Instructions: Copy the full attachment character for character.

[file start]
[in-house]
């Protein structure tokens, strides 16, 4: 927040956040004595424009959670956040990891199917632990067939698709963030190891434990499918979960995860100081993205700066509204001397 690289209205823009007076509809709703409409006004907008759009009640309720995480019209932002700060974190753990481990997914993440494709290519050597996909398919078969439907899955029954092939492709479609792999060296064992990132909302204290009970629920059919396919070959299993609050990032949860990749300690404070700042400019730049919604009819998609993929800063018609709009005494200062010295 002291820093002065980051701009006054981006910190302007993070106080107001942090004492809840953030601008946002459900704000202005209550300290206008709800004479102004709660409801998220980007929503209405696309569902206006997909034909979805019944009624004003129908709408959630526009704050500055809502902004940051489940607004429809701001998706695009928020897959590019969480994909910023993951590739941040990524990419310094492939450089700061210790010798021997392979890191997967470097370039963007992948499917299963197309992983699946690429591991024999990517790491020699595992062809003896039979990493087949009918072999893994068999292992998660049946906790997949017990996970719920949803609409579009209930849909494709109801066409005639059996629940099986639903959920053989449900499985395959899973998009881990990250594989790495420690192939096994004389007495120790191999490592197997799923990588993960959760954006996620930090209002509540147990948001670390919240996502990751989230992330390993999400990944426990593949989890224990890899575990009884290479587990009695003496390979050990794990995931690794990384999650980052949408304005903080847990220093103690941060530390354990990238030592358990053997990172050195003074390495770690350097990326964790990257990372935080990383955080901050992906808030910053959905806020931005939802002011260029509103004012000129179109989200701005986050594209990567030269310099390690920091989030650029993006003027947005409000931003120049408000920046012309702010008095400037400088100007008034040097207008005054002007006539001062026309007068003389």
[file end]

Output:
[in-house]
């Protein structure tokens, strides 16, 4: 927040956040004595424009959670956040990891199917632990067939698709963030190891434990499918979960995860100081993205700066509204001397 690289209205823009007076509809709703409409006004907008759009009640309720995480019209932002700060974190753990481990997914993440494709290519050597996909398919078969439907899955029954092939492709479609792999060296064992990132909302204290009970629920059919396919070959299993609050990032949860990749300690404070700042400019730049919604009819998609993929800063018609709009005494200062010295 002291820093002065980051701009006054981006910190302007993070106080107001942090004492809840953030601008946002459900704000202005209550300290206008709800004479102004709660409801998220980007929503209405696309569902206006997909034909979805019944009624004003129908709408959630526009704050500055809502902004940051489940607004429809701001998706695009928020897959590019969480994909910023993951590739941040990524990419310094492939450089700061210790010798021997392979890191997967470097370039963007992948499917299963197309992983699946690429591991024999990517790491020699595992062809003896039979990493087949009918072999893994068999292992998660049946906790997949017990996970719920949803609409579009209930849909494709109801066409005639059996629940099986639903959920053989449900499985395959899973998009881990990250594989790495420690192939096994004389007495120790191999490592197997799923990588993960959760954006996620930090209002509540147990948001670390919240996502990751989230992330390993999400990944426990593949989890224990890899575990009884290479587990009695003496390979050990794990995931690794990384999650980052949408304005903080847990220093103690941060530390354990990238030592358990053997990172050195003074390495770690350097990326964790990257990372935080990383955080901050992906808030910053959905806020931005939802002011260029509103004012000129179109989200701005986050594209990567030269310099390690920091989030650029993006003027947005409000931003120049408000920046012309702010008095400037400088100007008034040097207008005054002007006539001062026309007068003389």